PrefaceSupplements Guide 1. Trigonometric Functions1.1 Angles1.2 Angle Relationships and Similar Triangles1.3 Trigonometric Functions1.4 Using the Definitions of the Trigonometric Functions 2. Acute Angles and Right Triangles2.1 Trigonometric Functions of Acute Angles2.2 Trigonometric Functions of Non-Acute Angles2.3 Finding Trigonometric Function Values Using a Calculator2.4 Solving Right Triangles2.5 Further Applications of Right Triangles 3. Radian Measure and the Unit Circle3.1 Radian Measure3.2 Applications of Radian Measure3.3 The Unit Circle and Circular Functions3.4 Linear and Angular Speed 4. Graphs of the Circular Functions4.1 Graphs of the Sine and Cosine Functions4.2 Translations of the Graphs of the Sine and Cosine Functions4.3 Graphs of the Tangent and Cotangent Functions4.4 Graphs of the Secant and Cosecant Functions4.5 Harmonic Motion 5. Trigonometric Identities5.1 Fundamental Identities5.2 Verifying Trigonometric Identities5.3 Sum and Difference Identities for Cosine5.4 Sum and Difference Identities for Sine and Tangent5.5 Double-Angle Identities5.6 Half-Angle Identities 6. Inverse Circular Functions and Trigonometric Equations6.1 Inverse Circular Functions6.2 Trigonometric Equations I6.3 Trigonometric Equations II6.4 Equations Involving Inverse Trigonometric Functions 7. Applications of Trigonometry and Vectors7.1 Oblique Triangles and the Law of Sines7.2 The Ambiguous Case of the Law of Sines7.3 The Law of Cosines7.4 Vectors, Operation, and the Dot Product7.5 Applications of Vectors 8. Complex Numbers, Polar Equations, and Parametric Equations8.1 Complex Numbers8.2 Trigonometric (Polar) Form of Complex Numbers8.3 The Product and Quotient Theorems8.4 De Moivre's Theorem; Powers and Roots of Complex Numbers8.5 Polar Equations and Graphs8.6 Parametic Equations, Graphs, and Applications Appendix A. Equations and InequalitiesAppendix B. Graphs of EquationsAppendix C. FunctionsAppendix D. Graphing Techniques GlossarySolutions to Selected ExercisesAnswers to Selected ExercisesIndex of ApplicationsIndexPhoto Credits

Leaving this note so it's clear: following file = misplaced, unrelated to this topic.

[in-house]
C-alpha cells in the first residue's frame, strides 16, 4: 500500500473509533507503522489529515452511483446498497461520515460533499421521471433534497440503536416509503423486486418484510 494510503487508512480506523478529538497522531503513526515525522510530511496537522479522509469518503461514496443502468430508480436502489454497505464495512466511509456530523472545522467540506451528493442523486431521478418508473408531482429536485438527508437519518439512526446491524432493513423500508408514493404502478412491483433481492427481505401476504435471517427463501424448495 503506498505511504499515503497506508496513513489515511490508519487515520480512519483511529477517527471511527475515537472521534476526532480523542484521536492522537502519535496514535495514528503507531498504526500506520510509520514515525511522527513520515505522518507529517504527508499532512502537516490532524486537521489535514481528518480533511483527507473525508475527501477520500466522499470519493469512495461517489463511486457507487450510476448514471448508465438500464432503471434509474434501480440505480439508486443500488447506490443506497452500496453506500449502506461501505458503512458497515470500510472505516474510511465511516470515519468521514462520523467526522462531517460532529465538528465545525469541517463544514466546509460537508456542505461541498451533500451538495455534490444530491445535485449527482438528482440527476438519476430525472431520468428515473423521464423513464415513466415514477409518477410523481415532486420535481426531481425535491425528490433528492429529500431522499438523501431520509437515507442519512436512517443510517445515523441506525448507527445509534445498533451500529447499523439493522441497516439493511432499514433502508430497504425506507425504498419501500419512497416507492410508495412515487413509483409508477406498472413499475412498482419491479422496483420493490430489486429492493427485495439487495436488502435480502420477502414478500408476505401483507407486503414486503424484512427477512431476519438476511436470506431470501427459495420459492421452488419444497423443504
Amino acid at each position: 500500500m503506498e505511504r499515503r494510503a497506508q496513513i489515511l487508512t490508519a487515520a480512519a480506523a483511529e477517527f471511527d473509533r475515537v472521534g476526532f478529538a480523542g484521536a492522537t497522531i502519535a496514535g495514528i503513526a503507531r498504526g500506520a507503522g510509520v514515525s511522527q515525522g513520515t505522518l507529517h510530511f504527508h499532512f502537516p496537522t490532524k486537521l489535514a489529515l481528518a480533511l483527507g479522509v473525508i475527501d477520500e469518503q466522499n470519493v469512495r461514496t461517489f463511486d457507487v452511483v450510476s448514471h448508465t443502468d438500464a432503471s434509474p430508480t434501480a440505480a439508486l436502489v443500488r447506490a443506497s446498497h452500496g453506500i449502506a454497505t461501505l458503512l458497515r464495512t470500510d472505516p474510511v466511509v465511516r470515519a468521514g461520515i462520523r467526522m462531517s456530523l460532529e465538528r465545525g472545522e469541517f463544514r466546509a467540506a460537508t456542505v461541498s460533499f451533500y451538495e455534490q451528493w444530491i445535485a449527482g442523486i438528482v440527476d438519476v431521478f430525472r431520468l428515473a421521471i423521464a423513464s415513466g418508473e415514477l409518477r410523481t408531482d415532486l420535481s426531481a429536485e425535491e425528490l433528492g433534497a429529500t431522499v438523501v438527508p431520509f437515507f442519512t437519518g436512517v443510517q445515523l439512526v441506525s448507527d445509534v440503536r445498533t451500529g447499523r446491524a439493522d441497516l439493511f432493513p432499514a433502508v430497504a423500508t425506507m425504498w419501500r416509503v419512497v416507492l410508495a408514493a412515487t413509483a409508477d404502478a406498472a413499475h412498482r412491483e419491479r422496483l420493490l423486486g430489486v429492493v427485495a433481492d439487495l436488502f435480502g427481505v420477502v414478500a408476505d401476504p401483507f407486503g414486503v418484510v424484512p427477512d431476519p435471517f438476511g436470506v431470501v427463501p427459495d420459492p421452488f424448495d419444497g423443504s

Marge Lial has always been interested in math; it was her favorite subject in the first grade! Marge's intense desire to educate both her students and herself has inspired the writing of numerous best-selling textbooks. Marge, who received Bachelor's and Master's degrees from California State University at Sacramento, is now affiliated with American River College. Marge is an avid reader and traveler. Her travel experiences often find their way into her books as applications, exercise sets, and feature sets. She is particularly interested in archeology. Trips to various digs and ruin sites have produced some fascinating problems for her textbooks involving such topics as the building of Mayan pyramids and the acoustics of ancient ball courts in the Yucatan. When John Hornsby enrolled as an undergraduate at Louisiana State University, he was uncertain whether he wanted to study mathematics education or journalism. His ultimate decision was to become a teacher, but after twenty-five years of teaching at the high school and university levels and fifteen years of writing mathematics textbooks, both of his goals have been realized. His love for both teaching and for mathematics is evident in his passion for working with students and fellow teachers as well. His specific professional interests are recreational mathematics, mathematics history, and incorporating graphing calculators into the curriculum. John's personal life is busy as he devotes time to his family (wife Gwen, and sons Chris, Jack, and Josh). He has been a rabid baseball fan all of his life. John's other hobbies include numismatics (the study of coins) and record collecting. He loves the music of the 1960s and has an extensive collection of the recorded works of Frankie Valli and the Four Seasons. David Schneider has taught mathematics at universities for over 34 years and has authored 36 books. He has an undergraduate degree in mathematics from Oberlin College and a PhD in mathematics from MIT. During most of his professional career, he was on the faculty of the University of Maryland--College Park. His hobbies include travel, dancing, bicycling, and hiking. Callie Daniels has always had a passion for learning mathematics and brings that passion into the classroom with her students. She attended the University of the Ozarks on an athletic scholarship, playing both basketball and tennis. While there, she earned a bachelor's degree in Secondary Mathematics Education as well as the NAIA Academic All-American Award. She has two master's degrees: one in Applied Mathematics and Statistics from the University of Missouri-Rolla, the second in Adult Education from the University of Missouri- St. Louis. Her hobbies include watching her sons play sports, riding horses, fishing, shooting photographs, and playing guitar. Her professional interests include improving success in the community college mathematics sequence, using technology to enhance students' understanding of mathematics, and creating materials that support classroom teaching and student understanding.